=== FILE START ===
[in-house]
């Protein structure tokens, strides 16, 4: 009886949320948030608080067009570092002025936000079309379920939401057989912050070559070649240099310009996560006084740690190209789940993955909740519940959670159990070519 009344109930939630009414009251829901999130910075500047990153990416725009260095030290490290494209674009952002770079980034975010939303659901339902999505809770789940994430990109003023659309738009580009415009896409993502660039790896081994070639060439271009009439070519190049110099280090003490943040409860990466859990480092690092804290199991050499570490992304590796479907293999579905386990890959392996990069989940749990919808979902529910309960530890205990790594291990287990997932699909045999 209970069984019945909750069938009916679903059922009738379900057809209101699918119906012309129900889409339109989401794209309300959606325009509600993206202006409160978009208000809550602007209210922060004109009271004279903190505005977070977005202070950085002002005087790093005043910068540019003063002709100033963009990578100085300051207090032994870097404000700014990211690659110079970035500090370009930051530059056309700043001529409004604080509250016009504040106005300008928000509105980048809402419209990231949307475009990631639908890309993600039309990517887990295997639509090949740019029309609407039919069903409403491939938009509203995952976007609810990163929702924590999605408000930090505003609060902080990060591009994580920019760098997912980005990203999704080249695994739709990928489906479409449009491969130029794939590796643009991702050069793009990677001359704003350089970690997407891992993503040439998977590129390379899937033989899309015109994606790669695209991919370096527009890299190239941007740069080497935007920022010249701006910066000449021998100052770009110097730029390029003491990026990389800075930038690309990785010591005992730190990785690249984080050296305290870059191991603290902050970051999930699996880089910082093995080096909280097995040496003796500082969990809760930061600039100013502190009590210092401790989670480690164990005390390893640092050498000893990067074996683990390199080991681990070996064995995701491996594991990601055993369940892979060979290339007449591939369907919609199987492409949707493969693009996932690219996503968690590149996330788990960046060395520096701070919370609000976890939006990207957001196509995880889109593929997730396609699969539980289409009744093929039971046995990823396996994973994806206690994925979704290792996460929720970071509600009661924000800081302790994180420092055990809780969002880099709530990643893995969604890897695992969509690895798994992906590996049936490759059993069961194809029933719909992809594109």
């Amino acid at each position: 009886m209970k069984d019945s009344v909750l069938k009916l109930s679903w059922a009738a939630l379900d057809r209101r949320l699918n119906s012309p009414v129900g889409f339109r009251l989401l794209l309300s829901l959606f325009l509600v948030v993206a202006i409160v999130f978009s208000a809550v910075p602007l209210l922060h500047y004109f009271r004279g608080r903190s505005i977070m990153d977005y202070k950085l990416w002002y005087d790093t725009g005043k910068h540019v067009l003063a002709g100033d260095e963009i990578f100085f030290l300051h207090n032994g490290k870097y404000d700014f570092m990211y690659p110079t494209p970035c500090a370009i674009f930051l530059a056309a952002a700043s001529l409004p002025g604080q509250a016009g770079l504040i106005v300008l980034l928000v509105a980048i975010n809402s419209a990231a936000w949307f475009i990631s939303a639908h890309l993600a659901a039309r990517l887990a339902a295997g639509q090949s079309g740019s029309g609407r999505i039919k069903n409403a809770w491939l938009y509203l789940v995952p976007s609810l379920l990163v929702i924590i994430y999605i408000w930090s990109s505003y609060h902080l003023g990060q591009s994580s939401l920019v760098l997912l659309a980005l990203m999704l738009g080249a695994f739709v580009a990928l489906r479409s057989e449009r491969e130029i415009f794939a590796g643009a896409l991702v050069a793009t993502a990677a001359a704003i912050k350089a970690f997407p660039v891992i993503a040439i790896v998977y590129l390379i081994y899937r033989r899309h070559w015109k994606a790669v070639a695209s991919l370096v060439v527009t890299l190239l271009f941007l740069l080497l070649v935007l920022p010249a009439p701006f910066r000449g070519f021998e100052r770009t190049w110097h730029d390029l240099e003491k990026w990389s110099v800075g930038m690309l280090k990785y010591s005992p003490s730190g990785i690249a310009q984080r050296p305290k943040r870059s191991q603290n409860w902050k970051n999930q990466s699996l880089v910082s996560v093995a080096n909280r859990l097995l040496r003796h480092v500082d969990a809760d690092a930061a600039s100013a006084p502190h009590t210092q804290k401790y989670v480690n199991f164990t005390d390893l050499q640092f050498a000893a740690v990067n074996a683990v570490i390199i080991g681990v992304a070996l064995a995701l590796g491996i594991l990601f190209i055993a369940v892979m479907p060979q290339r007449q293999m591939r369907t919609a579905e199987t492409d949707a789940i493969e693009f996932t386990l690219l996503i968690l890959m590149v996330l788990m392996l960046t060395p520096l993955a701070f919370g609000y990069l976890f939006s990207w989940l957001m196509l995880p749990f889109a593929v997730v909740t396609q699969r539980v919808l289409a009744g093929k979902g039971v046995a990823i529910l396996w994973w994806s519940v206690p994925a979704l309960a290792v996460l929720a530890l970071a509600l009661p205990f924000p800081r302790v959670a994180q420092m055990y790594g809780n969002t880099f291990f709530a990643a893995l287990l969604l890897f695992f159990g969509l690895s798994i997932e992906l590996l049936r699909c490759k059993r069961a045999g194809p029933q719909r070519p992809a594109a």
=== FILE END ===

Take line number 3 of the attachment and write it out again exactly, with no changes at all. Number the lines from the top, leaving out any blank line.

């Amino acid at each position: 009886m209970k069984d019945s009344v909750l069938k009916l109930s679903w059922a009738a939630l379900d057809r209101r949320l699918n119906s012309p009414v129900g889409f339109r009251l989401l794209l309300s829901l959606f325009l509600v948030v993206a202006i409160v999130f978009s208000a809550v910075p602007l209210l922060h500047y004109f009271r004279g608080r903190s505005i977070m990153d977005y202070k950085l990416w002002y005087d790093t725009g005043k910068h540019v067009l003063a002709g100033d260095e963009i990578f100085f030290l300051h207090n032994g490290k870097y404000d700014f570092m990211y690659p110079t494209p970035c500090a370009i674009f930051l530059a056309a952002a700043s001529l409004p002025g604080q509250a016009g770079l504040i106005v300008l980034l928000v509105a980048i975010n809402s419209a990231a936000w949307f475009i990631s939303a639908h890309l993600a659901a039309r990517l887990a339902a295997g639509q090949s079309g740019s029309g609407r999505i039919k069903n409403a809770w491939l938009y509203l789940v995952p976007s609810l379920l990163v929702i924590i994430y999605i408000w930090s990109s505003y609060h902080l003023g990060q591009s994580s939401l920019v760098l997912l659309a980005l990203m999704l738009g080249a695994f739709v580009a990928l489906r479409s057989e449009r491969e130029i415009f794939a590796g643009a896409l991702v050069a793009t993502a990677a001359a704003i912050k350089a970690f997407p660039v891992i993503a040439i790896v998977y590129l390379i081994y899937r033989r899309h070559w015109k994606a790669v070639a695209s991919l370096v060439v527009t890299l190239l271009f941007l740069l080497l070649v935007l920022p010249a009439p701006f910066r000449g070519f021998e100052r770009t190049w110097h730029d390029l240099e003491k990026w990389s110099v800075g930038m690309l280090k990785y010591s005992p003490s730190g990785i690249a310009q984080r050296p305290k943040r870059s191991q603290n409860w902050k970051n999930q990466s699996l880089v910082s996560v093995a080096n909280r859990l097995l040496r003796h480092v500082d969990a809760d690092a930061a600039s100013a006084p502190h009590t210092q804290k401790y989670v480690n199991f164990t005390d390893l050499q640092f050498a000893a740690v990067n074996a683990v570490i390199i080991g681990v992304a070996l064995a995701l590796g491996i594991l990601f190209i055993a369940v892979m479907p060979q290339r007449q293999m591939r369907t919609a579905e199987t492409d949707a789940i493969e693009f996932t386990l690219l996503i968690l890959m590149v996330l788990m392996l960046t060395p520096l993955a701070f919370g609000y990069l976890f939006s990207w989940l957001m196509l995880p749990f889109a593929v997730v909740t396609q699969r539980v919808l289409a009744g093929k979902g039971v046995a990823i529910l396996w994973w994806s519940v206690p994925a979704l309960a290792v996460l929720a530890l970071a509600l009661p205990f924000p800081r302790v959670a994180q420092m055990y790594g809780n969002t880099f291990f709530a990643a893995l287990l969604l890897f695992f159990g969509l690895s798994i997932e992906l590996l049936r699909c490759k059993r069961a045999g194809p029933q719909r070519p992809a594109a």